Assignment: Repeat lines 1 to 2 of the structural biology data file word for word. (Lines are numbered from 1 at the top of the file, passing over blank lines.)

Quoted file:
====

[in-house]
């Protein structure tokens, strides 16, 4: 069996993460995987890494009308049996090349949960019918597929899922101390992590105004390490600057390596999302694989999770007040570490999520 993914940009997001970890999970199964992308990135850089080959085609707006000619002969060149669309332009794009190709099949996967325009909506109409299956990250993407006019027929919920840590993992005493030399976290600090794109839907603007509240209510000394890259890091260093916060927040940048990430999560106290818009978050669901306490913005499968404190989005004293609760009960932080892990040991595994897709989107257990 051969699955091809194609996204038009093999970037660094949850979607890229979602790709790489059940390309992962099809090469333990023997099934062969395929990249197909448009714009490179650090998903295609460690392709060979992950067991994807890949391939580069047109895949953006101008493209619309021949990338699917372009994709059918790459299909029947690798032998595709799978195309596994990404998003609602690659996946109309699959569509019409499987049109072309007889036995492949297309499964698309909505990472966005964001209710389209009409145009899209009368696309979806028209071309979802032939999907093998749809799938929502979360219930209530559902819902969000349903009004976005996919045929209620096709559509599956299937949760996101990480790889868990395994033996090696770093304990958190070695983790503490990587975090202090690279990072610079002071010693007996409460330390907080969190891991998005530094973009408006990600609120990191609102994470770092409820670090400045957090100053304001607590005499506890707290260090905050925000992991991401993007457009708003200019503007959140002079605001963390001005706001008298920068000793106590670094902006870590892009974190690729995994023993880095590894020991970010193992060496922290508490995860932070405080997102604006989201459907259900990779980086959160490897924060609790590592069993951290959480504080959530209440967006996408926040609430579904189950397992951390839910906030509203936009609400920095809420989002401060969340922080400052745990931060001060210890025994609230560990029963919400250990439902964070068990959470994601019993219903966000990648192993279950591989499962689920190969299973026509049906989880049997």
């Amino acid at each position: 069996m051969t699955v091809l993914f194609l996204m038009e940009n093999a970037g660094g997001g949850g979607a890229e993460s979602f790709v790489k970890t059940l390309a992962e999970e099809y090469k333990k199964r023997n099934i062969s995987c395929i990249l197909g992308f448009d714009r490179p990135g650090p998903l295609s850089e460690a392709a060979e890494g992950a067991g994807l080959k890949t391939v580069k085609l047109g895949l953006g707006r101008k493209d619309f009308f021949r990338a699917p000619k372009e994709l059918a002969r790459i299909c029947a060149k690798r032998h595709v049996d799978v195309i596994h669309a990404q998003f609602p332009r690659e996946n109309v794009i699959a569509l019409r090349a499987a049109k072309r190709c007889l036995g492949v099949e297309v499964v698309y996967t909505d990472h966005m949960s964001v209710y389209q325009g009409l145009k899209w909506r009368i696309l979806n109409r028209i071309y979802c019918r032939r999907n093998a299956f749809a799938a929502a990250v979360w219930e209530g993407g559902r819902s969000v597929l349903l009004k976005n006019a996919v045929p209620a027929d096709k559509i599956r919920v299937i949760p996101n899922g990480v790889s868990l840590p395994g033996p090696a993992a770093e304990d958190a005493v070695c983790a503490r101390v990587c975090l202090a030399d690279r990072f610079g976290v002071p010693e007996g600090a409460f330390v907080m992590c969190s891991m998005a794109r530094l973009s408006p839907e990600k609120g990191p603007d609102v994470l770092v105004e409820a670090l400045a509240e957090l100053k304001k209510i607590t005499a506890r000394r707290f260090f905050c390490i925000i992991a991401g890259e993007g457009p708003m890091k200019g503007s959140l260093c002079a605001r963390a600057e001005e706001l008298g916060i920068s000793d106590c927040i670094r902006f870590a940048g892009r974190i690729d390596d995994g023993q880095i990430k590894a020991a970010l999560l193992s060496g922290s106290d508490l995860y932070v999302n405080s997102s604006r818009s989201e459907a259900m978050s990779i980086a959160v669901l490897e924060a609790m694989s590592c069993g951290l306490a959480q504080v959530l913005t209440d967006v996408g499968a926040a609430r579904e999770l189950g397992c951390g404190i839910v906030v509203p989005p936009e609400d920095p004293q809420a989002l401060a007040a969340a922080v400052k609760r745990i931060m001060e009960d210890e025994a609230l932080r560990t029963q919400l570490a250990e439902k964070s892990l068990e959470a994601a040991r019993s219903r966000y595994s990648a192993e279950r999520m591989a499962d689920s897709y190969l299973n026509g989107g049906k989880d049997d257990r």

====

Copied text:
[in-house]
């Protein structure tokens, strides 16, 4: 069996993460995987890494009308049996090349949960019918597929899922101390992590105004390490600057390596999302694989999770007040570490999520 993914940009997001970890999970199964992308990135850089080959085609707006000619002969060149669309332009794009190709099949996967325009909506109409299956990250993407006019027929919920840590993992005493030399976290600090794109839907603007509240209510000394890259890091260093916060927040940048990430999560106290818009978050669901306490913005499968404190989005004293609760009960932080892990040991595994897709989107257990 051969699955091809194609996204038009093999970037660094949850979607890229979602790709790489059940390309992962099809090469333990023997099934062969395929990249197909448009714009490179650090998903295609460690392709060979992950067991994807890949391939580069047109895949953006101008493209619309021949990338699917372009994709059918790459299909029947690798032998595709799978195309596994990404998003609602690659996946109309699959569509019409499987049109072309007889036995492949297309499964698309909505990472966005964001209710389209009409145009899209009368696309979806028209071309979802032939999907093998749809799938929502979360219930209530559902819902969000349903009004976005996919045929209620096709559509599956299937949760996101990480790889868990395994033996090696770093304990958190070695983790503490990587975090202090690279990072610079002071010693007996409460330390907080969190891991998005530094973009408006990600609120990191609102994470770092409820670090400045957090100053304001607590005499506890707290260090905050925000992991991401993007457009708003200019503007959140002079605001963390001005706001008298920068000793106590670094902006870590892009974190690729995994023993880095590894020991970010193992060496922290508490995860932070405080997102604006989201459907259900990779980086959160490897924060609790590592069993951290959480504080959530209440967006996408926040609430579904189950397992951390839910906030509203936009609400920095809420989002401060969340922080400052745990931060001060210890025994609230560990029963919400250990439902964070068990959470994601019993219903966000990648192993279950591989499962689920190969299973026509049906989880049997």